John Kass: Despair seen in Baltimore is rife in other cities
Americans watched the fires burning in Baltimore, and the police retreating, the mayor there already having given the thugs all the space they needed to destroy.
I figure that’s when you felt it. Whether you live in Los Angeles, New York, Chicago or any other large urban area, you felt it:
This could happen here, as it has happened before.
Here’s all that it takes: A bad police shooting, or a merchant killing a black kid for stealing candy, some frightened white guy on the train with a gun, and political activists begin shouting race.
Watching the fires burn in Baltimore, remembering those fires burning in Ferguson, Missouri, you may have given a passing thought to civil society. And how thin is that wall that protects it, as if it were built of paper left out in rain and dried in the sun, so easy to poke through, so easy to burn.
Some of you may have opted out, but I just couldn’t. I remember Chicago in the 1960s and the white migration out, and the black migration out soon afterward, the same thing happening in Detroit and other cities.
Then as now there was the anger and the fires and the looting and the politicians wringing their hands, afraid to offend, later meeting with gang leaders to have “a conversation” for peace.
It is the liturgy of race and rage and violence that many of us, unfortunately, now know by heart. And it was a warning.
The first warning, of course, came as they all do: unintentionally, this time from the foolish mouth of Baltimore Mayor Stephanie Rawlings-Blake.
She was commenting on the death of Freddie Gray at the hands of Baltimore police. Gray’s spine was severed. Six Baltimore cops are under investigation.
Protesters wanted to protest. Most were peaceful. And that’s when she issued her now famous quote that should be seared on the mind of every mayor in the country.
“It’s a very delicate balancing act,” she said, “because while we try to make sure that they were protected from the cars and the other things that were going on, we also gave those who wished to destroy space to do that as well.”
Space to destroy? They used that space all right. They burned cars in it, and businesses, and senior citizen housing, the cops retreating to give the rioters “space to destroy,” the thugs advancing, as the rest of us watched.
One man, an African-American in his late 20s, was interviewed as the rocks began to fly. He sounded heartbroken, talking of how stupid it is to destroy your own neighborhood.
And I felt for him and for all the African-Americans watching, cringing, I’m sure, seeing those vicious thugs so prominent, dominating the news, the law-abiding pushed out of the frame.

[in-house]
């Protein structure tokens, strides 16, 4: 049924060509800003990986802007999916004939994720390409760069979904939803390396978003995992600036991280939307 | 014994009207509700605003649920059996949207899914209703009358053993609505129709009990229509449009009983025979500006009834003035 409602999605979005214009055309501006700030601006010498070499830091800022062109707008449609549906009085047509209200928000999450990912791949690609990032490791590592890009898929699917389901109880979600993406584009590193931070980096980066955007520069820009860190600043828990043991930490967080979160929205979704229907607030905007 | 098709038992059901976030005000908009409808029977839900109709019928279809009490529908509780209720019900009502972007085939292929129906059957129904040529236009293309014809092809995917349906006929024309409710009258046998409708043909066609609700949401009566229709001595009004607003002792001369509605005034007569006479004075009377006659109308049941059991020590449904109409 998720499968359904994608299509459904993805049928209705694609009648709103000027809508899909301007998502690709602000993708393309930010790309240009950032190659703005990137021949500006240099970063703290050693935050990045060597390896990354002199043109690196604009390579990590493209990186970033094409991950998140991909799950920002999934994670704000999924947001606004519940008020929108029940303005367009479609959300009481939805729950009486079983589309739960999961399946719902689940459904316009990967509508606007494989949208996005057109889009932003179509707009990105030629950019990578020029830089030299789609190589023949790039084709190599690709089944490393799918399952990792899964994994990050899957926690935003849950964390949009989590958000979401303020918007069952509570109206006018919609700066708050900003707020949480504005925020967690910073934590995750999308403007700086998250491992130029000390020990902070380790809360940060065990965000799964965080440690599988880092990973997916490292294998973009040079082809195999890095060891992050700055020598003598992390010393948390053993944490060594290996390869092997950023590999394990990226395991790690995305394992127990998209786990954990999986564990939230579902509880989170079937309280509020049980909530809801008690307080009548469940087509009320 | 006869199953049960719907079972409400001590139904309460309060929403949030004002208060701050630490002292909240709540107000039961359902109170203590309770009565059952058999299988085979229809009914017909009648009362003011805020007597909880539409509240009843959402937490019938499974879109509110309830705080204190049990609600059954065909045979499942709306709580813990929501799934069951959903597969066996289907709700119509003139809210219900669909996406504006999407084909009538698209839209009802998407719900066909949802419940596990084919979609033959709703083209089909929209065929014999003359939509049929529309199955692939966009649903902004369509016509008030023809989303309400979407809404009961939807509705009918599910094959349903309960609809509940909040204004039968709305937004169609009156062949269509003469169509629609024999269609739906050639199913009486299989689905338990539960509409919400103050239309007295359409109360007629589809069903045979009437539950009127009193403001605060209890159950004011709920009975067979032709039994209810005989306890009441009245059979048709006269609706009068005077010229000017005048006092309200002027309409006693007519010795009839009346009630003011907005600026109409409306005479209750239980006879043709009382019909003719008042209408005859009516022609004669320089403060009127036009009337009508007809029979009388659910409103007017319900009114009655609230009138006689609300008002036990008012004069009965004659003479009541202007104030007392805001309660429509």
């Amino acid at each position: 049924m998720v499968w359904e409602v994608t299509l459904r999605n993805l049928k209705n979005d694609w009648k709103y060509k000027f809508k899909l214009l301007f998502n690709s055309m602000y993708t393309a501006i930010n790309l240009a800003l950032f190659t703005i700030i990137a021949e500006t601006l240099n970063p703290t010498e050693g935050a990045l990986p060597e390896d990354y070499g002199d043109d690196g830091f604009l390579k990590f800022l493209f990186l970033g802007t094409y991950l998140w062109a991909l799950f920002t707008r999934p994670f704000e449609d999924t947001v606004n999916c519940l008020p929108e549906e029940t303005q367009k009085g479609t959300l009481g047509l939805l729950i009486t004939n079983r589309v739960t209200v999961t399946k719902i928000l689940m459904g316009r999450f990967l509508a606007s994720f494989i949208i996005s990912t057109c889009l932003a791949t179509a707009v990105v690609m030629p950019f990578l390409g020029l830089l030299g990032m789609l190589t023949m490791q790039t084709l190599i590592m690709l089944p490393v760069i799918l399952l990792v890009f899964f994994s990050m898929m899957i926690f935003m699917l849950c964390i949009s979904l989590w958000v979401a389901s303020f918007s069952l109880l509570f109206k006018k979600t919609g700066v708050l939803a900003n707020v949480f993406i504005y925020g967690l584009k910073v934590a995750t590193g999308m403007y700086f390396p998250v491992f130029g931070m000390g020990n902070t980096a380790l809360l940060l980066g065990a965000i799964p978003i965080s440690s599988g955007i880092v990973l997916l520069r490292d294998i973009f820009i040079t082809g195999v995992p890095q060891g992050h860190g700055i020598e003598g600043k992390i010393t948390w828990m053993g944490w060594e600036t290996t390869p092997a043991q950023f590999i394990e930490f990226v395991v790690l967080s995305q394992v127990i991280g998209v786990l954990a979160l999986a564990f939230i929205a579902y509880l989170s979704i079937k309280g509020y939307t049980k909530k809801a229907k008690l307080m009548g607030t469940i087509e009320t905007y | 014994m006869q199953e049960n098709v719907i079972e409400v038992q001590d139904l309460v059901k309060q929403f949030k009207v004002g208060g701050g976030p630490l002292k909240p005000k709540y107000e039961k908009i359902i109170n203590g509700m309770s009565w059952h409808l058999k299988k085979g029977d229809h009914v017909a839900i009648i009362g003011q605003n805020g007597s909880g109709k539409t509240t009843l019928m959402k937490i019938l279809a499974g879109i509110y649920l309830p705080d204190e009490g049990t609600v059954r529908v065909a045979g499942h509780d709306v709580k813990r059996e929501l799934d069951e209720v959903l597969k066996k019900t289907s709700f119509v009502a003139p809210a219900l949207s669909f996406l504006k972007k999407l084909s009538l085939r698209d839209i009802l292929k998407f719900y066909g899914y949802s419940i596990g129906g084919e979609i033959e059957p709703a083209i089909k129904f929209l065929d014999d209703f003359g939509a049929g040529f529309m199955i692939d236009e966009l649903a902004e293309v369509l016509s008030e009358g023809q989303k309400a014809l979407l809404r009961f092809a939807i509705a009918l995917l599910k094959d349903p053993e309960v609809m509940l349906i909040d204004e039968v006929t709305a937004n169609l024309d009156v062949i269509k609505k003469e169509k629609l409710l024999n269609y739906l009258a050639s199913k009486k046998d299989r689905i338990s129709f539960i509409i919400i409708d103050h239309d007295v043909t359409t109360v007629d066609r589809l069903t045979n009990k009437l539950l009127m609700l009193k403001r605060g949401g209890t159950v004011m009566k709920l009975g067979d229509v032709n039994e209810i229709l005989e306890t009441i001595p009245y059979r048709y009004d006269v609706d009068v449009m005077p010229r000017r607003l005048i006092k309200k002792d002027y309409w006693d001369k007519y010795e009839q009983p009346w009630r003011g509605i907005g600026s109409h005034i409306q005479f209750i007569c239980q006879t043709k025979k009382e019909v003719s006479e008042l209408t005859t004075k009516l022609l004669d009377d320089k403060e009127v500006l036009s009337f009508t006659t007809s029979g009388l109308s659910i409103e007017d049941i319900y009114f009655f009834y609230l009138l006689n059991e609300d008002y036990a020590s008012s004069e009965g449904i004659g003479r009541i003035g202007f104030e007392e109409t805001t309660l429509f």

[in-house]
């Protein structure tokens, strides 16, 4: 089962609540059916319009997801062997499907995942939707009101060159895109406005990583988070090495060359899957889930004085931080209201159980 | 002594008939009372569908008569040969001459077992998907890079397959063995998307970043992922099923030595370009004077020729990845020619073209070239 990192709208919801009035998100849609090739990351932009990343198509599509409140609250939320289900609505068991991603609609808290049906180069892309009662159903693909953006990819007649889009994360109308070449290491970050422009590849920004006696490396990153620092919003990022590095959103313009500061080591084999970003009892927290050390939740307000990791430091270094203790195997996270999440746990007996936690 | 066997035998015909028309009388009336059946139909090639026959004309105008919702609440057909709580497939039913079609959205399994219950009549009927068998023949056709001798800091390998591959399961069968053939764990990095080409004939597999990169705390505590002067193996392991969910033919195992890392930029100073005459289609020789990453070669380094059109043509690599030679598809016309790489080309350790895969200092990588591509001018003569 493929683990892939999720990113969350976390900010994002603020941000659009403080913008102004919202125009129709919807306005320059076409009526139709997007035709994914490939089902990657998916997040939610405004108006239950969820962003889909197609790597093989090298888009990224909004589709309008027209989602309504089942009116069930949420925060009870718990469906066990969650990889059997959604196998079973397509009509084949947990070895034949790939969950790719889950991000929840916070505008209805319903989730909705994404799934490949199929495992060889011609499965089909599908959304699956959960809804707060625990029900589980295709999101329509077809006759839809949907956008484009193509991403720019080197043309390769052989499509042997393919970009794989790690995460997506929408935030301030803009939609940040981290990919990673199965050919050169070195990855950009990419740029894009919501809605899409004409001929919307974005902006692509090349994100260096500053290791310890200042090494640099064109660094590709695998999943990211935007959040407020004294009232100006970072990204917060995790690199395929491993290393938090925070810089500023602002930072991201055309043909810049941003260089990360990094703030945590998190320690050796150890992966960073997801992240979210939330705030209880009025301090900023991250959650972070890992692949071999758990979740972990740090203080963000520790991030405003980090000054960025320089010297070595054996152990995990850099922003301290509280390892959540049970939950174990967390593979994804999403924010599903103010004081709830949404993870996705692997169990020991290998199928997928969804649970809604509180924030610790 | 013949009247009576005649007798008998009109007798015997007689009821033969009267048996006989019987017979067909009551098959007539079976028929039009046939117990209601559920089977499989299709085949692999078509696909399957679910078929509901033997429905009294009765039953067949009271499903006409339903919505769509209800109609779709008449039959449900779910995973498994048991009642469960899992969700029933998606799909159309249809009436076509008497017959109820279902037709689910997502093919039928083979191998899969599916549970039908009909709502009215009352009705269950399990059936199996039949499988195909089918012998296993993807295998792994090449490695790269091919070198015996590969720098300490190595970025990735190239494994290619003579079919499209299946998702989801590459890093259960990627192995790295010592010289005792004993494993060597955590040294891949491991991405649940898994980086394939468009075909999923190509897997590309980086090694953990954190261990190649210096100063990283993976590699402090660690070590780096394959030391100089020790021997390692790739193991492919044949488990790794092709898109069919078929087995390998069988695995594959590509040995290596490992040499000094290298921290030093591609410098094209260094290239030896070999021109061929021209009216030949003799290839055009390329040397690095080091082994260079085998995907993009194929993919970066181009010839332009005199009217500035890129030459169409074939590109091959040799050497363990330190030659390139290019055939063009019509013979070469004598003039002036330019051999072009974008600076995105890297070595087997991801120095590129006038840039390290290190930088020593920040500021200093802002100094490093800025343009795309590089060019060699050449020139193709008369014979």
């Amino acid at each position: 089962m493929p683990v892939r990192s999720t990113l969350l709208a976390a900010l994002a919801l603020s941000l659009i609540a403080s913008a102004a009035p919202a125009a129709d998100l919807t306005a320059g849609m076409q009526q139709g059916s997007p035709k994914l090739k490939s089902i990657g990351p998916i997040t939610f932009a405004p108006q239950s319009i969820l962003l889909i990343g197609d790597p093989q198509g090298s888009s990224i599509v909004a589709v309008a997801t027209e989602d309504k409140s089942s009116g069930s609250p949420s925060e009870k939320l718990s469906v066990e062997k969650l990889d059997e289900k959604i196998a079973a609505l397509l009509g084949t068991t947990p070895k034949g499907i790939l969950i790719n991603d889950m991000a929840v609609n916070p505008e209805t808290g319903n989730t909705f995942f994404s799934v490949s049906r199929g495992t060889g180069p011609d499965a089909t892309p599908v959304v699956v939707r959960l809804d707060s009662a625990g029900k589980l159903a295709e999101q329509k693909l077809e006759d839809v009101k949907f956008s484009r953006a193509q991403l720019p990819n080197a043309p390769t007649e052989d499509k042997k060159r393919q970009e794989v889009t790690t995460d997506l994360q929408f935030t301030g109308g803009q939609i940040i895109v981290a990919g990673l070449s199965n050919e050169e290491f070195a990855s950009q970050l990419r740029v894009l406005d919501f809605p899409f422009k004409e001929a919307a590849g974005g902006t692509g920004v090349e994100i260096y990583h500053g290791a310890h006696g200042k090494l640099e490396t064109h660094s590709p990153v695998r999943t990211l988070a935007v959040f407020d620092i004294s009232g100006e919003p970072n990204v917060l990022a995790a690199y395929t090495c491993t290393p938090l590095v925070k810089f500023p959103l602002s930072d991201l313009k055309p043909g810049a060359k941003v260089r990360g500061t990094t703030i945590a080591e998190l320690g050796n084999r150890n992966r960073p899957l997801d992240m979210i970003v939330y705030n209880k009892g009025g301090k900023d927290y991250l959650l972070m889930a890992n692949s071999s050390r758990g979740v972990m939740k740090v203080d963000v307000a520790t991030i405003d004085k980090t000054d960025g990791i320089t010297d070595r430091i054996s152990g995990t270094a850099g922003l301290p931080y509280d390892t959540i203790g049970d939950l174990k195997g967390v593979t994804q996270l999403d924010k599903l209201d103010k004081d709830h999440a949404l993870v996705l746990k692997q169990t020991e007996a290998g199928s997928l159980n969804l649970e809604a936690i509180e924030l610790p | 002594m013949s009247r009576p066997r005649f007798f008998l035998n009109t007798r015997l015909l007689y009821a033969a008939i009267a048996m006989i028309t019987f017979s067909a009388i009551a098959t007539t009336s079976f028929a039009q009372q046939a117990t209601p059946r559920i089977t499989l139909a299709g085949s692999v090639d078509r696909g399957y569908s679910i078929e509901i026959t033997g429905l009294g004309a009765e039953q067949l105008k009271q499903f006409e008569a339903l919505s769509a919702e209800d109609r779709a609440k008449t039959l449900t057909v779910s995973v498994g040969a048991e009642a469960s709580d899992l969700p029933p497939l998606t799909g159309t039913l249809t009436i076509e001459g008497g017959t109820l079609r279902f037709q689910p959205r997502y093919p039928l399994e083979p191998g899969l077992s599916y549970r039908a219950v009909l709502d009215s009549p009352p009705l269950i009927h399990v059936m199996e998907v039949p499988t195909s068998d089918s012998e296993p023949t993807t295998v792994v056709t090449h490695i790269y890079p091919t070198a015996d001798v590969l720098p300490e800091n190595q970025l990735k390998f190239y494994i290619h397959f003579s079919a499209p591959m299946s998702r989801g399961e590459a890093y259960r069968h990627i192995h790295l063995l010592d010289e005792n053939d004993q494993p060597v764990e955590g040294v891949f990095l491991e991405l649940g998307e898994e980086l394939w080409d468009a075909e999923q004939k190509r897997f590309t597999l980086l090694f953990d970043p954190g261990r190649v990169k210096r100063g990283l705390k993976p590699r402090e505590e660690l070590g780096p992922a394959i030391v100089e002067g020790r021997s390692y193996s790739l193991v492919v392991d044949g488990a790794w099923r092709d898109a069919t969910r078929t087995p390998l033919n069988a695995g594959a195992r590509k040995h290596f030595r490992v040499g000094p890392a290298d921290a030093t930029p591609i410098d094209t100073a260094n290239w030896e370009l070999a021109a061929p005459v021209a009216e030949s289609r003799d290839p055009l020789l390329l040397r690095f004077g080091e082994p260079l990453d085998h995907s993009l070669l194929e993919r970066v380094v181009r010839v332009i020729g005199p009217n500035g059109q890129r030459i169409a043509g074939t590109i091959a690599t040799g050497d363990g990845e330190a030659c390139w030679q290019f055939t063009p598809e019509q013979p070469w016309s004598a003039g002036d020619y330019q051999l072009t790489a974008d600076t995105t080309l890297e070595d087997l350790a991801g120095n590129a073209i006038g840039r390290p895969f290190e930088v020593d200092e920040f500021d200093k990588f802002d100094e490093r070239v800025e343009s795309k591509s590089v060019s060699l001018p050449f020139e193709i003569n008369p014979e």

In Ferguson, the giant thug Michael Brown was crafted into a hero by political operatives of the left using the real history of police violence against African-Americans.
Brown wasn’t a hero. He was a large and violent man. He shouldn’t have died, but he also shouldn’t have tried to grab a cop’s gun.
Yet he was made into a hero by cynical manipulators of the left because he was black and the cop from Ferguson was white. They waved their arms, “hands up, don’t shoot,” a posture that some of rioters used in Baltimore the other day.
What’s different in Baltimore is that there are no easy racial answers. The mayor is African-American, as is the police chief and the city council president — the one who met with the gang leaders and apologized for calling the rioters “thugs.”
Large urban areas are aging fortresses that for generations have housed failed liberal policies designed to benefit Democratic politicians. There is a cost to such failure.
Democrats court Hispanic voters and accommodate unskilled labor from Mexico and elsewhere in big U.S. cities while all but consigning unskilled urban blacks to the economic dust heap.
And urban public education, for example, continues to shovel thousands upon thousands of kids out the door with few skills for the future. The administrators have nice pensions, the vendors make a profit, and the party bosses are supported by these special interests.
There are success stories, yes. But far too many kids are left to pick up rocks.
“You know it could happen here,” said Patricia, a middle-age woman working in a sandwich shop on Chicago’s South Side, on 55th and Halsted, where my family lived when I was a boy. But we could have been in any large city.
“All it takes is something,” Patricia said. “Some good young man getting shot by police. Some child getting shot by some store owner. Something like that and then we’ll be Baltimore.”
There was a liquor store. A few old gents strolled past, sipping breakfast out of brown paper bags. Farther down the street was a convenience store, where I met the manager, Mohamed Nassir.
“You pray to God to stop it, but the people are so angry,” said Nassir, from Yemen. “Why are they angry? I can’t read their mind. But it is there.”
In Baltimore and other big cities, in black neighborhoods, there is despair. Understand it. But understand the cynical policy and the party bosses that helped create it.
It is a despair that is sullen. It is tired and it is numb.
And it is flammable.
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